Since opening in July 2003 after three and a half years of restoration and extension, Whatley Manor has established itself as one of the leading hotels in the Cotswolds. As a member of the prestigious Relais & Châteaux association and winner of a host of awards including the AA Inspectors’ Choice Hotel Five Red Stars and two Michelin stars for Martin Burge’s cuisine, accommodation and restaurant bookings at this 23 roomed hotel are now in high demand.
Arranged around an inner courtyard at the end of a long drive, the main hotel buildings are accessed through a gateway of automatic doors. Built in honey coloured Cotswold stone, complete with arches, gables and dormer windows, and lying in twelve acres of beautiful gardens, the exterior of Whatley Manor epitomises the classic English country house.
The interior, however, is a different matter. Whilst the public rooms retain their original wood panelling and stone fireplaces, the bespoke furniture, pastel shaded walls, soft furnishings, and fixtures and fittings reflect more of an understated European elegance. The Swiss owners, Alix Landolt and Christian Landolt, have used one their country’s leading interior designers to help them realise their vision of a stylish family style residence which successfully avoids an impersonal, corporate feel. This also goes as far as not giving names to the various lounges (so beloved of the English country house) and keeping signage to a bare minimum. Fortunately, guests are able to find their way to the bar, restaurants, spa and gardens fairly easily.
Individuality is seen most strikingly in the styling of the fifteen rooms and eight suites. Traditional structural features, notably the well preserved leaded windows, exist in harmony with contemporary wall coverings, furniture and fabrics. These have been sourced from a veritable Who’s Who of top names, including Chivassa Carlucci, Nina Campbell, John Hutton, Rubelli and Canovas and Noblis.
Comfort and luxury are of the essence. In the suite I occupied, patterned suede covered the wall behind a supremely comfortable bed, illuminated by soft glow of contemporary up-lighter lamps. A cosy sitting room furnished with deeply cushioned settee and armchair, writing desk and Bang and Olufsen sound and vision Beocentre, also provided the basis for a most enjoyable stay. The luxuriously appointed bathroom, with heated flooring, was particularly impressive. Incidentals such as designer toiletries, a well stocked mini-bar, complementary mineral water were well up to the high standards expected at this level.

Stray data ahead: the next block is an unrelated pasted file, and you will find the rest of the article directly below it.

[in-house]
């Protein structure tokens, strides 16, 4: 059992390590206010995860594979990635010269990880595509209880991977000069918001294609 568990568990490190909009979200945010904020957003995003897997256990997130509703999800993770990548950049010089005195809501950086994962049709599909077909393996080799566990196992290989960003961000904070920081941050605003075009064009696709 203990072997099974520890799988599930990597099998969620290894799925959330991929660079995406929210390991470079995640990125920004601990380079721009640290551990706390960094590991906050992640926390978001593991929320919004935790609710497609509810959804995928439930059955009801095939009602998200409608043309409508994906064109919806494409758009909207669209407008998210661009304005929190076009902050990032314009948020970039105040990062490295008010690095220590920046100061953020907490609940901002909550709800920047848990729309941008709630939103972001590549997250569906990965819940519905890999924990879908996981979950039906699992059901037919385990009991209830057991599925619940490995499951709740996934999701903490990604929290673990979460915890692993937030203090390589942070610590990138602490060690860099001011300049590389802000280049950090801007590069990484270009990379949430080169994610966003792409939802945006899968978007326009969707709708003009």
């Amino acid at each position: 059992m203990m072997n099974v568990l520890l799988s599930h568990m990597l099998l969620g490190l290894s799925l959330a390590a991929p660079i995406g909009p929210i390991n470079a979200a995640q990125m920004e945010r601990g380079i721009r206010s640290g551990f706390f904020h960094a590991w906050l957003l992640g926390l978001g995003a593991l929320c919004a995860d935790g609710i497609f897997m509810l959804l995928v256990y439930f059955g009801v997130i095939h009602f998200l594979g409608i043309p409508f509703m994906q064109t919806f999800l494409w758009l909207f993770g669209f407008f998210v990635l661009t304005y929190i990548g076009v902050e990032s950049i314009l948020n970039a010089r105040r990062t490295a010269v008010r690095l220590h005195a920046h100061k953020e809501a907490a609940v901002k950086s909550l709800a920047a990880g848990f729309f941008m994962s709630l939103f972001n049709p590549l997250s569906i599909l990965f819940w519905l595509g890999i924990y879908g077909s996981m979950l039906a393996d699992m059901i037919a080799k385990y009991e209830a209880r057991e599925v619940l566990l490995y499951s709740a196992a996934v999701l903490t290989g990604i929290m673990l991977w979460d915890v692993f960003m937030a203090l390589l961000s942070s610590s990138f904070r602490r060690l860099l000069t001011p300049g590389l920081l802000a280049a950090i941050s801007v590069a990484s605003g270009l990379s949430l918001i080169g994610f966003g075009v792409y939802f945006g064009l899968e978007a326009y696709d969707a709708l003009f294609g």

For those seeking just peace and quiet, Whatley Manor is an ideal retreat. Set well back from the main road and insulated by farmland, the stillness and tranquillity of the Wiltshire countryside are almost palpable. The lounge and terrace seating are ample enough to allow guests to find their own quiet space. Many will also enjoy strolling through the well tended gardens, 26 in all, and the secluded arbor. Strangely enough, the hotel lacks a library or reading room, a facility the more sedate guests might prefer.
Relaxation might also involve visiting the European style Spa which has proved a major attraction for residents and day visitors alike. As someone who usually avoids using hotel leisure facilities, I was pleasantly surprised and easily seduced, spending far too much time luxuriating in a series of thermal cabins – the scented Camomile Steam Grotto is best – and the hydrotherapy pool. Given more time I could have sampled the intriguingly named Wave Dream Sensory Room, worked out in the well equipped gym – well perhaps not! – or indulged in one of the many health treatments. Those who are particularly adventurous might sample the lyashi Dome, where detoxifying through perspiration, whilst the body is cocooned in ceramic chamber, has the same effect as a 20 kilometre run. Aquarias spa at Whatley Manor is the only hotel spa in England to have this Japanese treatment available.
Canny guests might well book a Whatley Manor package. Not only do they benefit from discounted room prices, but they also engage in a special activity, which could be Nordic walking, a beauty workshop, a cookery master class or a special dinner. Those staying on a Sunday night might also watch a film in the hotel’s cinema or enjoy a jazz concert.
Located within easy driving distance of historic settlements like Bath, Cirencester, Malmesbury and Tetbury, Whatley Manor is also an ideal base for touring the southern Cotswolds. The famous Westonbirt Arboretum is also only three miles away.
However, there is no need to seek distractions beyond the grounds of what is, in effect, a resort in the countryside, providing for the guests’ every need. On the food front, well prepared breakfasts are taken in Le Mazot, the casual dining restaurant, which is also open for lunch and dinner all week. Fine dining is available in the Dining Room, Martin Burge’s 2 Michelin starred restaurant. In both, as with the rest of the hotel, the service is welcoming, helpful, efficient and unobtrusive. No request is too much, as shown by the shaving kit which was quickly provided after discovering I had forgotten mine.
Overseeing the whole operation is General Manager Peter Egli, whose clear vision, close organisation and engaging personality ensure the high standards and ethos of the Relais & Châteaux philosophy are maintained.
From the valet parking at the start of my visit, to the assistance with luggage on departure, my stay at Whatley Manor was a real joy. At all times I felt special, being treated, like other guests, as one of the family. The hotel goes from strength to strength, and can look forward to continued success in the future.